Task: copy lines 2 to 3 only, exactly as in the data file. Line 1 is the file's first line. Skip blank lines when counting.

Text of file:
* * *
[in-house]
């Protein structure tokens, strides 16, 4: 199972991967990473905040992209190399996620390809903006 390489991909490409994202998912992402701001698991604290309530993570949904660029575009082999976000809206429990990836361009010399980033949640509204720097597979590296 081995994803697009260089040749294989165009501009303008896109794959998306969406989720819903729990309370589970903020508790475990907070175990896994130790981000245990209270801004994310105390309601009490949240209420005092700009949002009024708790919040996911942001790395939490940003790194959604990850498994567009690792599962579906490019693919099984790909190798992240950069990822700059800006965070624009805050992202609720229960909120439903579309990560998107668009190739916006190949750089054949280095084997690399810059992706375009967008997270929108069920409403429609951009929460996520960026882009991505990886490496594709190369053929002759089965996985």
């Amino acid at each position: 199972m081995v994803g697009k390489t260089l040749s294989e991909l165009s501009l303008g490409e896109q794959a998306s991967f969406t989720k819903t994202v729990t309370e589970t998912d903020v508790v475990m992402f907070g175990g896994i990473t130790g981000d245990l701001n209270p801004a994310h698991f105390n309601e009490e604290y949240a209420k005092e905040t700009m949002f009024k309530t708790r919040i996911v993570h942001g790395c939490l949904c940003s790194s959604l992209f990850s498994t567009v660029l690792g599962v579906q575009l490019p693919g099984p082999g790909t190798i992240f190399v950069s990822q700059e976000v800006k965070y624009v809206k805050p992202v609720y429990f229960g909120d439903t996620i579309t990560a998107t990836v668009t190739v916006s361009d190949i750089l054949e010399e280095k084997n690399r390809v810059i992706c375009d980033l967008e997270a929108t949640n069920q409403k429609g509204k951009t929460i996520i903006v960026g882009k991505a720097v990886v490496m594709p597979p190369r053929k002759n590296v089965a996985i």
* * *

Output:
């Protein structure tokens, strides 16, 4: 199972991967990473905040992209190399996620390809903006 390489991909490409994202998912992402701001698991604290309530993570949904660029575009082999976000809206429990990836361009010399980033949640509204720097597979590296 081995994803697009260089040749294989165009501009303008896109794959998306969406989720819903729990309370589970903020508790475990907070175990896994130790981000245990209270801004994310105390309601009490949240209420005092700009949002009024708790919040996911942001790395939490940003790194959604990850498994567009690792599962579906490019693919099984790909190798992240950069990822700059800006965070624009805050992202609720229960909120439903579309990560998107668009190739916006190949750089054949280095084997690399810059992706375009967008997270929108069920409403429609951009929460996520960026882009991505990886490496594709190369053929002759089965996985």
């Amino acid at each position: 199972m081995v994803g697009k390489t260089l040749s294989e991909l165009s501009l303008g490409e896109q794959a998306s991967f969406t989720k819903t994202v729990t309370e589970t998912d903020v508790v475990m992402f907070g175990g896994i990473t130790g981000d245990l701001n209270p801004a994310h698991f105390n309601e009490e604290y949240a209420k005092e905040t700009m949002f009024k309530t708790r919040i996911v993570h942001g790395c939490l949904c940003s790194s959604l992209f990850s498994t567009v660029l690792g599962v579906q575009l490019p693919g099984p082999g790909t190798i992240f190399v950069s990822q700059e976000v800006k965070y624009v809206k805050p992202v609720y429990f229960g909120d439903t996620i579309t990560a998107t990836v668009t190739v916006s361009d190949i750089l054949e010399e280095k084997n690399r390809v810059i992706c375009d980033l967008e997270a929108t949640n069920q409403k429609g509204k951009t929460i996520i903006v960026g882009k991505a720097v990886v490496m594709p597979p190369r053929k002759n590296v089965a996985i």